I asked myself this after reading author and feminist psychologist Harriet Lerner assert, "There is simply no one right way to be a family." I agree, and after having concluded many years ago that there isn't one right way to be a feminist either, I think the same applies to veganism. There probably isn't even one right way to become vegan, and while I personally may feel that ethical concern for all species is the most important and compelling reason to embrace veganism, the pragmatist side of me figures that as long as the end result is the same, then so what if health or environment is the motivating factor that draws a person in? I like to think that once a person becomes vegan, then those issues become interrelated anyway, and it becomes clearer that veganism is better for the planet and for all of her creatures.
Obviously there is the minimum requirement of abstaining from using nonhuman animals for food or any other purpose (although I draw the line at not being able to enjoy the company of animal companions), and it's important that the term vegan doesn't become so diluted that this isn't the case, but are there right ways to be vegan beyond that? I'm not so sure. Like any movement that seeks radical change (think feminism, civil rights), there's the danger of not accepting divergent viewpoints and of believing that one ideology or person has all the right answers. Maybe I'm too old, or too jaded, or haven't been vegan long enough, but I get downright uncomfortable when arguments are presented in black and white or all or nothing terms, and when it feels as if certain small but vocal parts of the animal rights movement are trying to bully me into toeing their prescribed party lines.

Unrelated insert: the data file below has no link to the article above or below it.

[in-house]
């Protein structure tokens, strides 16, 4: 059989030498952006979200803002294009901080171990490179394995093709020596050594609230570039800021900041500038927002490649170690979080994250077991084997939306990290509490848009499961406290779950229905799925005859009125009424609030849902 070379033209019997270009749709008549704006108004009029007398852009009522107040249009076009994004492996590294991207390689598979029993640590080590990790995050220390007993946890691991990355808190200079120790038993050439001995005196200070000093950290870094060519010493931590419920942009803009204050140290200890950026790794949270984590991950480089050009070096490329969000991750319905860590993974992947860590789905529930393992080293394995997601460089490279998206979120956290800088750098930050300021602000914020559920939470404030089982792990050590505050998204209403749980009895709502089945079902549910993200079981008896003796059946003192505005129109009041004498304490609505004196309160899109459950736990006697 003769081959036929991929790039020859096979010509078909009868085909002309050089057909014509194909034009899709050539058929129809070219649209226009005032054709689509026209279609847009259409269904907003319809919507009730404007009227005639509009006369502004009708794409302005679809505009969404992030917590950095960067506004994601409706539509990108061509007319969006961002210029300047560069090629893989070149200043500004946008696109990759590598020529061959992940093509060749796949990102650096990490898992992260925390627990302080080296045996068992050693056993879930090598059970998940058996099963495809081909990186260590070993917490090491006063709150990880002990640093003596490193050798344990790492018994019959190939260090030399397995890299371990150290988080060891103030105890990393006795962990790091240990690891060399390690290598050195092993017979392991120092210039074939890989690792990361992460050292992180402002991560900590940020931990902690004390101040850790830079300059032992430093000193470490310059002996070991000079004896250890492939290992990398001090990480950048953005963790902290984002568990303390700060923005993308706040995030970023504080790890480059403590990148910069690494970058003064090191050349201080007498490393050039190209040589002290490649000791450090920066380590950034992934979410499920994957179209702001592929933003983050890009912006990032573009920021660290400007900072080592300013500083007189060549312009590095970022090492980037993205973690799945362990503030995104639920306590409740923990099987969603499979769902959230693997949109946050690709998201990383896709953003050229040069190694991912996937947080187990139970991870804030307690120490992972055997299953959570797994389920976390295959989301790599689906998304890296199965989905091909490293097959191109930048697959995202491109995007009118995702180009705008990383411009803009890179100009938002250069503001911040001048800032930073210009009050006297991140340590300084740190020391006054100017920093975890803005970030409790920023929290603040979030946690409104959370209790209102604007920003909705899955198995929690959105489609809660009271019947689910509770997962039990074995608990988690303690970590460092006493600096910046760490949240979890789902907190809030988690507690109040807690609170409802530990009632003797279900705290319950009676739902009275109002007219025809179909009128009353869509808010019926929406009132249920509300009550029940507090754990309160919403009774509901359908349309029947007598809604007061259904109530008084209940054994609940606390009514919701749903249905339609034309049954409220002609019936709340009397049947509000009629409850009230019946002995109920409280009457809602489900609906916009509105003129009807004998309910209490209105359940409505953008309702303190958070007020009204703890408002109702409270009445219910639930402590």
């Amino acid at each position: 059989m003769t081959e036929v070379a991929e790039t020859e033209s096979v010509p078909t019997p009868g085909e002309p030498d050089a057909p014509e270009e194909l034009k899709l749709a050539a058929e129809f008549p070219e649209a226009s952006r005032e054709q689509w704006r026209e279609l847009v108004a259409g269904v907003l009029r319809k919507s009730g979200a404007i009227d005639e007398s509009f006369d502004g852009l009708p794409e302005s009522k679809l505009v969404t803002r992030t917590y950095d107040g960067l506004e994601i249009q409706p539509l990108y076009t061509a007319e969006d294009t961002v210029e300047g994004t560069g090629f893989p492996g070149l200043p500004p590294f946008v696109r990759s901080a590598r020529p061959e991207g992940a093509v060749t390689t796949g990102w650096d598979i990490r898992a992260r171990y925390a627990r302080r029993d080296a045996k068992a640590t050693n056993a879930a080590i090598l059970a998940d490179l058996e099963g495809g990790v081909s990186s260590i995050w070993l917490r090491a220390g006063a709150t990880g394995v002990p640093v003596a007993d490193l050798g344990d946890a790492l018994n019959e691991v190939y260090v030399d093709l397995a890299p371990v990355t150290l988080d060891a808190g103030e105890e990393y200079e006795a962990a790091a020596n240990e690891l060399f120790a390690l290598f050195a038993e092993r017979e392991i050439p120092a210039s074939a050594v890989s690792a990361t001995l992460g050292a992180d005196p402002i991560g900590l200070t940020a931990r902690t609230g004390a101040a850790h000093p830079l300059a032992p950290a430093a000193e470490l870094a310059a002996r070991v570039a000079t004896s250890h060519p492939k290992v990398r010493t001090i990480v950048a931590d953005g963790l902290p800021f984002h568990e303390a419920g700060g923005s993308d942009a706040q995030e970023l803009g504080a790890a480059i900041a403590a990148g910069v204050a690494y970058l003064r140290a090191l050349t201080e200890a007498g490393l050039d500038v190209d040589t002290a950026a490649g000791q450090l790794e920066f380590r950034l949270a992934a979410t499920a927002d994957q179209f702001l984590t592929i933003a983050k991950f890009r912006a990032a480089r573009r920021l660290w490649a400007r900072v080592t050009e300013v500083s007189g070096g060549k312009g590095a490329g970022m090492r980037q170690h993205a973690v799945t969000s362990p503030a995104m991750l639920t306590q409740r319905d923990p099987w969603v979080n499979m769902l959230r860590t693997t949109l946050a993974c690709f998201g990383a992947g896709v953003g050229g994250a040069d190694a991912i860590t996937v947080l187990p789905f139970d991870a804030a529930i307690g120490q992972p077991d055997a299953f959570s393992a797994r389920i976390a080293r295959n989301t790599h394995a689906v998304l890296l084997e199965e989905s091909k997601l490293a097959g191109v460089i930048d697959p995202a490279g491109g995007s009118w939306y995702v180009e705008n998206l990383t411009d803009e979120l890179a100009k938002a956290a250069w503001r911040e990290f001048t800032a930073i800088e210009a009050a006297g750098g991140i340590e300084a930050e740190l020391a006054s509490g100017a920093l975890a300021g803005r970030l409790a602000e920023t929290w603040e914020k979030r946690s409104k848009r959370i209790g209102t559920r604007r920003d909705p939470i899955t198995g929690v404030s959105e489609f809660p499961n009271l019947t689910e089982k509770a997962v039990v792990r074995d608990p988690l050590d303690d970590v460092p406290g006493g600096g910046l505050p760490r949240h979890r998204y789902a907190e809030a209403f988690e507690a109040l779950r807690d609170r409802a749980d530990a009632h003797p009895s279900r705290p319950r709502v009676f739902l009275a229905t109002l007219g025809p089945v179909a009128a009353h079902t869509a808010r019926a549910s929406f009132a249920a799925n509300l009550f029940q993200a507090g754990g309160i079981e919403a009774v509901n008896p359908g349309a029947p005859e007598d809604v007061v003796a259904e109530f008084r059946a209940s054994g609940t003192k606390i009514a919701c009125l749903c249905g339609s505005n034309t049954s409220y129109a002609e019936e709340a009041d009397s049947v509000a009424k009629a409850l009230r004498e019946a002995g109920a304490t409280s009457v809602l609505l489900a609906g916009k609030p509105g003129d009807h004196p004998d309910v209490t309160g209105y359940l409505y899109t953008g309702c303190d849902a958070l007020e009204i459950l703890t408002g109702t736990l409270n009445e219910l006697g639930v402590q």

What it comes down to for me I think is that I'm more interested in how we can actually get members of the general population (those who think we're nuts anyway because the belief that it's okay to use animals is so strong and ingrained) to become, and stay, vegan. What are the most effective approaches? What approach will work with what group? Because we need to remember that people don't like being told that they're wrong or cruel, and that people tend to defend their current belief systems and behaviours until there's a shift either within themselves, or within society. And while I don't want to be part of the infighting as such, I think it's important for vegans who don't feel that they're adequately represented to feel free to say so, because we have a monumental effort ahead of us in helping everyone make the shift to a vegan world.